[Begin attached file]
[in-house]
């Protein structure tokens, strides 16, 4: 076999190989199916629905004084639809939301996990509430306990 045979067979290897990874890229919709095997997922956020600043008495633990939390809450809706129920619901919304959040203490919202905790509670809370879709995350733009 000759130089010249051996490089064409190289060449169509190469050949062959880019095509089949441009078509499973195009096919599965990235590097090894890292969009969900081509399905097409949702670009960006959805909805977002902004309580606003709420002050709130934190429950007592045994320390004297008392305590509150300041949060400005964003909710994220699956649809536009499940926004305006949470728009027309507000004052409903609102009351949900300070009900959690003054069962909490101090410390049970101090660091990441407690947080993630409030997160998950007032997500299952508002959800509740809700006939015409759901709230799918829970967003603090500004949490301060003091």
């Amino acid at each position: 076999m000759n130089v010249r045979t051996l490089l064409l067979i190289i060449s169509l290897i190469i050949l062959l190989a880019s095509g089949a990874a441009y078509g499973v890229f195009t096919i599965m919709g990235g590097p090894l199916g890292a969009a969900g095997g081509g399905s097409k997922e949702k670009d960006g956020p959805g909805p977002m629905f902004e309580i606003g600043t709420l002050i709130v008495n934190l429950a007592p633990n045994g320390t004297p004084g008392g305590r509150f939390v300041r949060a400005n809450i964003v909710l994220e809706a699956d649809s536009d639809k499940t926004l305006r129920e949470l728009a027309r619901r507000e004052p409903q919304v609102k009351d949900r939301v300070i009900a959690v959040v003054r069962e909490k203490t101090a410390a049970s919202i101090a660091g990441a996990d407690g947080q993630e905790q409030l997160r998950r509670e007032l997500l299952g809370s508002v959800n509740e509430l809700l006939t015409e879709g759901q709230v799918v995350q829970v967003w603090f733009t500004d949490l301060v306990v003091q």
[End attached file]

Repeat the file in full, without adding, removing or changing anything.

[in-house]
């Protein structure tokens, strides 16, 4: 076999190989199916629905004084639809939301996990509430306990 045979067979290897990874890229919709095997997922956020600043008495633990939390809450809706129920619901919304959040203490919202905790509670809370879709995350733009 000759130089010249051996490089064409190289060449169509190469050949062959880019095509089949441009078509499973195009096919599965990235590097090894890292969009969900081509399905097409949702670009960006959805909805977002902004309580606003709420002050709130934190429950007592045994320390004297008392305590509150300041949060400005964003909710994220699956649809536009499940926004305006949470728009027309507000004052409903609102009351949900300070009900959690003054069962909490101090410390049970101090660091990441407690947080993630409030997160998950007032997500299952508002959800509740809700006939015409759901709230799918829970967003603090500004949490301060003091």
């Amino acid at each position: 076999m000759n130089v010249r045979t051996l490089l064409l067979i190289i060449s169509l290897i190469i050949l062959l190989a880019s095509g089949a990874a441009y078509g499973v890229f195009t096919i599965m919709g990235g590097p090894l199916g890292a969009a969900g095997g081509g399905s097409k997922e949702k670009d960006g956020p959805g909805p977002m629905f902004e309580i606003g600043t709420l002050i709130v008495n934190l429950a007592p633990n045994g320390t004297p004084g008392g305590r509150f939390v300041r949060a400005n809450i964003v909710l994220e809706a699956d649809s536009d639809k499940t926004l305006r129920e949470l728009a027309r619901r507000e004052p409903q919304v609102k009351d949900r939301v300070i009900a959690v959040v003054r069962e909490k203490t101090a410390a049970s919202i101090a660091g990441a996990d407690g947080q993630e905790q409030l997160r998950r509670e007032l997500l299952g809370s508002v959800n509740e509430l809700l006939t015409e879709g759901q709230v799918v995350q829970v967003w603090f733009t500004d949490l301060v306990v003091q």